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"Could you turn your backline down a bit ? "


JohnFitzgerald
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Well I think that sucks! ....it takes all the magic and feel, the bass pounding on your chest,the energy! out of seeing a ferocious band live ,maybe I'm getting old or the newer generation are getting a bit to ....well Tweed? you might as well sit at home and watch MTV!
Mettalica doing it doesn't surprise me..... They are just a panto band these days, trying to be mean and angry (very comical to me):-D

Edited by danbowskill
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[quote name='ahpook' timestamp='1453576230' post='2960762']
"What did you bring that for?"
[/quote]

I've had "What are you doing here?" :D

Seriously though, over the years I seem to have been getting quieter and quieter and my gear less and less powerful... I'm of the opinion that my TH350 produces more than enough beans, even at 8ohms.

And I tend not to play with, or at least not believe, drummers who say they can't 'get their sound' without playing very loudly. Same goes for guitarists. If you're playing a pub with massive backline and everything through the PA including the drums, then I'm off. You don't need a stadium's worth of gear to actually play a stadium, in fact... it's nuts. Perhaps as one gets older, one has less to prove..? ;)

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Soundman - [color=#323232][font=Helvetica, Arial, sans-serif]"Could you turn your back-line down a bit ? [/font][/color]
[color=#323232][font=Helvetica, Arial, sans-serif]Me - "yes, of course but you'll need to give me a monitor mix so I can hear myself"[/font][/color]
[color=#323232][font=Helvetica, Arial, sans-serif]Soundman - "Here's your monitor, we'll sort out a mix at soundcheck"[/font][/color]
[color=#323232][font=Helvetica, Arial, sans-serif]Me - "Thanks - have a great night"[/font][/color]

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[quote name='sunburstjazz1967' timestamp='1453645760' post='2961325']


It's already happening.
[/quote]

Just because you can doesn't mean you should

Edit.... I've seen a clip of the Metallica concert. It wasn't what I would call silent and was staged that way due to environmental constraints. Drums are drums and drummer's make noise.

Edited by 2elliot
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[quote name='JTUK' timestamp='1453647258' post='2961337']
Quite.... but if you assume wrongly- ?
FWIW... out of all the engrs I've come across recently, I can recall 2...!!!! that were good.
The rest were ok downwards..
And if we are talking about a P.A being 2 115/18 bins and a couple of tops, then it is all pot luck.
[/quote]

The PA system I was talking about originally was a Martin F1 System and the mixer was a venerable but still excellent Soundcraft Series 4.
It was probably more capable of making me sound good than my amp was.

I've had similar experiences with Classic Rock Society gigs where it's generally very good setups and the engineer asks that you keep backline to a minimum and he'll give you all you need through the monitors. Our keys player, like many, doesn't bring any backline. He's already taking what the engineer is giving him.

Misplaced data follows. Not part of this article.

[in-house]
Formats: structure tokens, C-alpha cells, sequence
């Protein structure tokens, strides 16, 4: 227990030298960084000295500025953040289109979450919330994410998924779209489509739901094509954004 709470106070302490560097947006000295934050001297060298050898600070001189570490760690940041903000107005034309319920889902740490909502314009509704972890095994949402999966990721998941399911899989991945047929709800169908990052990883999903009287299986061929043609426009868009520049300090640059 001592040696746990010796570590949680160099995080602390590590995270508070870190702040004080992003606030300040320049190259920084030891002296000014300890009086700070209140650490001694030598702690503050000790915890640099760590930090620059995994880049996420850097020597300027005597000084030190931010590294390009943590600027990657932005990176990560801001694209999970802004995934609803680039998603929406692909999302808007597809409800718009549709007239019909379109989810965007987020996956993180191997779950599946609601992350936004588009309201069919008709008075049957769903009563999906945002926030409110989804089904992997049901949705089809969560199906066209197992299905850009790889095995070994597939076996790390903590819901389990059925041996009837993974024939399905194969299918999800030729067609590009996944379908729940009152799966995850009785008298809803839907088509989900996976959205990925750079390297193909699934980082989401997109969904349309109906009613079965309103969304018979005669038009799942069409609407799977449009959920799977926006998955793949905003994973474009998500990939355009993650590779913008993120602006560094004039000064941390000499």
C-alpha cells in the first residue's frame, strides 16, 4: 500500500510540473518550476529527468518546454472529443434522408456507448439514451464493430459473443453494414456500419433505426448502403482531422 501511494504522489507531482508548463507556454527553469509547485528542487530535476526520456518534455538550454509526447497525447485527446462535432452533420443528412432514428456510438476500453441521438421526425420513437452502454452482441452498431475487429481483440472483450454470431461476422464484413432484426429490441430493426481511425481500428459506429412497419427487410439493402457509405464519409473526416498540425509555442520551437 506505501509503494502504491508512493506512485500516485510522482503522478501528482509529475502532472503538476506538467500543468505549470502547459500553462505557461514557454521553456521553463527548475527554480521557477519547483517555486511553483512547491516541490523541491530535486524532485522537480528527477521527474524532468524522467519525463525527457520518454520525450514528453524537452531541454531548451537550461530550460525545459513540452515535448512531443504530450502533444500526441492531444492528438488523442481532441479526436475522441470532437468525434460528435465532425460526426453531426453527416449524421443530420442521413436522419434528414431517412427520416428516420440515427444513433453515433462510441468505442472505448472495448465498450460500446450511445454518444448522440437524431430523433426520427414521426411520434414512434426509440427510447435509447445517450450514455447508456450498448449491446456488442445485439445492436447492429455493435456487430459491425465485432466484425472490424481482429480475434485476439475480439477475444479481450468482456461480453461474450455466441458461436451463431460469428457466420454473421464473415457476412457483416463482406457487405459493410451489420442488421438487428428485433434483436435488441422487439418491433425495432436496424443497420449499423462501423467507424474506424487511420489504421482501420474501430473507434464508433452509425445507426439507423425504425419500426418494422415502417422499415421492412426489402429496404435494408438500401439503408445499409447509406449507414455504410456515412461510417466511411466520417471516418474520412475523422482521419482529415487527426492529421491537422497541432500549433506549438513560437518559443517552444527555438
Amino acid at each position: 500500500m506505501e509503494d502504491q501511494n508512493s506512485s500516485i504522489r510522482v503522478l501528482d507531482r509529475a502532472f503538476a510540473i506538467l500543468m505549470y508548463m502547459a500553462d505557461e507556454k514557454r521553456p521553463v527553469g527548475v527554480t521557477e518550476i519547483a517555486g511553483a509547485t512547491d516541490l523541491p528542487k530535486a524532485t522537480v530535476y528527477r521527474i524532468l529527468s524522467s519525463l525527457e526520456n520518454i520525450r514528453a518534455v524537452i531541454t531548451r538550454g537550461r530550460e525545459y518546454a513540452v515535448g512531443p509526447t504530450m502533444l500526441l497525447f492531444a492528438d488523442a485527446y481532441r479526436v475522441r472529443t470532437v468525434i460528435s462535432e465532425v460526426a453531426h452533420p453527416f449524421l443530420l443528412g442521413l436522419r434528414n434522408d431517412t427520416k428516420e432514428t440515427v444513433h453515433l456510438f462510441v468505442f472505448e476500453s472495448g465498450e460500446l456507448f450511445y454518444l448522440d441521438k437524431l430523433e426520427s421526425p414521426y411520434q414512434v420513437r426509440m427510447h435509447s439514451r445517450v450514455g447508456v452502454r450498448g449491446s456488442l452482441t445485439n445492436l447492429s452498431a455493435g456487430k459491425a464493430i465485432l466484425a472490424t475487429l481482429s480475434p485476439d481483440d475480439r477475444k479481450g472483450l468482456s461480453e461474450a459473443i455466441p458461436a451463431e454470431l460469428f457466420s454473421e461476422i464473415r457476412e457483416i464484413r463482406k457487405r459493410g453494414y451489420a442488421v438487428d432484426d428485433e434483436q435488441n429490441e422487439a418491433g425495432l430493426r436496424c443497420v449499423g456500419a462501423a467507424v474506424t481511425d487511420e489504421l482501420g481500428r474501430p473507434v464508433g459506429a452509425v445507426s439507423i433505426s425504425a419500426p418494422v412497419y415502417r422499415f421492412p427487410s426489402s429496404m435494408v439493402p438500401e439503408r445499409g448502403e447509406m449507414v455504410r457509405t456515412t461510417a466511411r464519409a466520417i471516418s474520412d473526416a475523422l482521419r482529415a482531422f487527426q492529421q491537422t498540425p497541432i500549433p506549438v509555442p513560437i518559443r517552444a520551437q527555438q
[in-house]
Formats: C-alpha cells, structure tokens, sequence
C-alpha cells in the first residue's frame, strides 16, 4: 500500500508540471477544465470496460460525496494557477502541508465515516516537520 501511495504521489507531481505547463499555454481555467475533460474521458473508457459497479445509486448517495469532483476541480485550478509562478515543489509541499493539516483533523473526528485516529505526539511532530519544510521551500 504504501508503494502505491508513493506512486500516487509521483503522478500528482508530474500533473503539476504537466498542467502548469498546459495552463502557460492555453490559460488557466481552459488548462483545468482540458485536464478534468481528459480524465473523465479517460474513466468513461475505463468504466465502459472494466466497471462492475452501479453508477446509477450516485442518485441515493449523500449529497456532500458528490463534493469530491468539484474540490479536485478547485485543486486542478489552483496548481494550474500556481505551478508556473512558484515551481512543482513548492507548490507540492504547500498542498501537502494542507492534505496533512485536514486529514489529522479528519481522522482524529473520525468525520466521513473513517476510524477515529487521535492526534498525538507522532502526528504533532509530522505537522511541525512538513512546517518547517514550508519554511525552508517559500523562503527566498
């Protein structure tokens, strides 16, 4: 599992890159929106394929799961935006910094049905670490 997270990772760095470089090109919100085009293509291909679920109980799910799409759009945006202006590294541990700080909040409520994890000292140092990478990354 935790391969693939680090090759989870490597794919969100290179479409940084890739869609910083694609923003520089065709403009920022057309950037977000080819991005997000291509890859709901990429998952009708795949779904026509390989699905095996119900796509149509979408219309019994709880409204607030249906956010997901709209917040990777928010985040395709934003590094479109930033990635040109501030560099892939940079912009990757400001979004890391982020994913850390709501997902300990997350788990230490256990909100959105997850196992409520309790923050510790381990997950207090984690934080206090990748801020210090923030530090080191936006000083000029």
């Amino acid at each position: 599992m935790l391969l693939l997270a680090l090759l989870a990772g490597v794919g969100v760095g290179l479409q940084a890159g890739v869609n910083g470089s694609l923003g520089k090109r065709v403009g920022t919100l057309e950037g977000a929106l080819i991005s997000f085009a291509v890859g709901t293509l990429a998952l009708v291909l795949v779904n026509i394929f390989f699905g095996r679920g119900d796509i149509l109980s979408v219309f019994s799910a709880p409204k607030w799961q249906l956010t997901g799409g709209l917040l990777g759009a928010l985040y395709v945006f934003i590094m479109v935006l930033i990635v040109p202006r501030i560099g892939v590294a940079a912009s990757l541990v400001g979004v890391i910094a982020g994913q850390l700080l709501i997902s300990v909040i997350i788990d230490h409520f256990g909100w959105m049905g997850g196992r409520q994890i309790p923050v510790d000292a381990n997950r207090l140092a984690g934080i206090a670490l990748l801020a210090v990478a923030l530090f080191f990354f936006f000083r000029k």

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[quote name='chris_b' timestamp='1453642451' post='2961289']
I don't mind a player with 1000 watts or a half stack. I mind when they can't get a balance, decent sound or play [i]with [/i]other musicians.
[/quote]

The words nail and head spring to mind.
If the musicians are comfortable with their stage sound this will not only help them play well as an individual’s it will also improves the performance, tightness feel and vibe of the band. Has an engineer I can’t think of anything I could at the mixing stage that will have a greater positive effect on the overall sound, engineers want musicians to be happy on stage. The flip side of the coin is if musician insist on playing far too loud there is portably very little I could do without been totally incompetent to ruin the sound has much as they are ruining it for themselves and the band.
So bring what you like so long has you don’t expect me to carry it and there is room on stage.

Edited by ironside1966
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[quote name='JohnFitzgerald' timestamp='1453665961' post='2961604']
The PA system I was talking about originally was a Martin F1 System and the mixer was a venerable but still excellent Soundcraft Series 4.
It was probably more capable of making me sound good than my amp was.

I've had similar experiences with Classic Rock Society gigs where it's generally very good setups and the engineer asks that you keep backline to a minimum and he'll give you all you need through the monitors. Our keys player, like many, doesn't bring any backline. He's already taking what the engineer is giving him.
[/quote]

It is the monitors I'm concerned about, and if they are something like DB's then I'll know the rest is on par

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If a monitor is good, use it and keep your rig low. If it's not, rely on your backline. Phoning up and getting the PA spec? Ridiculous.

I've specced PAs in the past and worked with the hire team to get things right ahead of the performance - when I've been told to do so. For all else, you get what you're given - and like all pros, you work with what you are given. Anything bigger, you are touring with your own PA company anyway.

I can just imagine the abuse I'd (justifiably) get if I phoned venues asking for the spec of their monitors. If you want your monitoring out of the question, invest in a monitoring (in ears or wedges) rig and a bank of XLR splitters. Mind you, I would expect similar abuse if I waltzed in with my own wedges.